From Nebraska, the video moves on to the Heidrick Ag History Center in Woodland, Cal, where collector/founder extraordinaire Fred Heidrick revisits the days of steam engines; to Nevada, for a tractor pull featuring vintage tractors; and to Oscar’s Dreamland in Billings, home (until 1998) of what was generally regarded as the top collection of farm classics in the world.
The values and rewards of farm life are celebrated throughout. ‘A good day on the farm is when I can look around, see the crops, see what we’ve raised, and think of what we’ve accomplished,’ one young farmer notes. His elder counterpart all but harrumphs when asked what was fun about fanning over the course of five decades, and it’s easy to imagine the thoughts going through his mind at that question. But true colors come through: ‘I always liked the neighborhood, the people,’ he said. ‘Farm life has always been good.’ Simple words, but words that speak volumes.
Volumes could be written about the collection of farm equipment amassed by the late Oscar Cooke. But the treasures are gone now; scattered almost literally to the ends of the earth. In Trails West’s second film, ‘Oscar’s Dreamland,’ Cooke’s collection and his legacy get a close look.
Cooke’s daughter and son-in-law, Marcie and Rick Limpp, offer unique insights into a collection amassed over the course of four decades. Cooke’s enthusiasm for vintage iron knew no bounds, his son-in-law noted. ‘He was a hard man to follow,’ he said. ‘Even in his 90s, he’d go all day long.’ The collection was always in the forefront: Cooke once cut a vacation trip to Hawaii short when he learned of a treasure waiting to be snapped up.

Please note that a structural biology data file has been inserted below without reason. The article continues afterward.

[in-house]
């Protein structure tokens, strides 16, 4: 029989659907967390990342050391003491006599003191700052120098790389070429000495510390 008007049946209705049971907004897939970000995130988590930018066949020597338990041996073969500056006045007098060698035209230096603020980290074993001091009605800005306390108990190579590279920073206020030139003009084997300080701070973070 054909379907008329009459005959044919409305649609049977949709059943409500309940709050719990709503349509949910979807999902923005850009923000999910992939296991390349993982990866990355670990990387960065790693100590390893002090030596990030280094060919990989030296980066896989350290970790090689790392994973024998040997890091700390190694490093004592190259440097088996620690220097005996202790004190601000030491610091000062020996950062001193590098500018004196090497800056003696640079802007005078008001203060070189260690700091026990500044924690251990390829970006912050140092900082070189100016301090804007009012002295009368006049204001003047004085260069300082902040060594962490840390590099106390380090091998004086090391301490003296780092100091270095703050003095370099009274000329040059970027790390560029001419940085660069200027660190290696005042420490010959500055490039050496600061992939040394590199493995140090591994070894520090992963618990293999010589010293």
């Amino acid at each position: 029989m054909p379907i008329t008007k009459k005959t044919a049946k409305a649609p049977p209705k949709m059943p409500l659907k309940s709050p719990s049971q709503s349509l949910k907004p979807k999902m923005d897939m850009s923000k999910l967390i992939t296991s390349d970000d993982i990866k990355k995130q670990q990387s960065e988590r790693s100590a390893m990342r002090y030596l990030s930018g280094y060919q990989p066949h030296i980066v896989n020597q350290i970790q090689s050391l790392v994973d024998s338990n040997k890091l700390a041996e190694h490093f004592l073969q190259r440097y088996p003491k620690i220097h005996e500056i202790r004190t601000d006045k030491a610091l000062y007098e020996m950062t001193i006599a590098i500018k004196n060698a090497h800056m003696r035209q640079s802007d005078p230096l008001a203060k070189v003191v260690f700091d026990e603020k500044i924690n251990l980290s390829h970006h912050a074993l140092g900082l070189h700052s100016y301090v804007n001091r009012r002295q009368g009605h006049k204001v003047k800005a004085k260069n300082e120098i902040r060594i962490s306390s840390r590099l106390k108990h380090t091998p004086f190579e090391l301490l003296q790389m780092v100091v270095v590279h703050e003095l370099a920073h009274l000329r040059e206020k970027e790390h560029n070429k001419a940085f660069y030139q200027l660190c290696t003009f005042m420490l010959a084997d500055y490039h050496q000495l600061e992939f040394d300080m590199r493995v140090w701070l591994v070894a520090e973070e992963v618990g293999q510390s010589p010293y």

Cooke’s collection was noteworthy not only because of its mammoth size, but also because of the rare pieces in it: a massive 1906 Best steam engine, a 1910 Olmstead (one of just 28 made), the IHC Titan. It was a collection so unique that many people attended the auction just to see it. ‘I had to come,’ said one collector. ‘It’s a once-in-a-lifetime opportunity to see this collection.’ And more than a few would-be buyers at the auction came hoping ‘just to get something that was Oscar’s.’
Buyers and bids came from all over the world, meaning, of course, that Oscar’s collection has scattered as well. It was hard for the family to see the collection broken up, Marcie Cooke Limpp said. But there was satisfaction in it, too, she added.
‘These things will be preserved forever,’ she said. ‘They’re going to good homes, where they’ll be loved. These things will never see a scrap yard.’
For more information:
Classic Tractor Fever 2000 video, Classic Tractor Fever, Box 437, Rockland, DE 19732; (800) 888-8979; $25 plus $4 shipping/handling.
Grandpa’s Tractor ($24.99 plus 55 shipping/handling) and Oscar’s Dreamland (priced separately; call for details) videos, Trails West Productions, 1005 Terminal Way, Suite 118, Reno, NV 89502; (877) 488-8875; www.trailswest.com
‘These things will be preserved forever. They’re going to good homes, where they’ll be loved. These things will never see a scrap yard.’
Marcie Cooke Limpp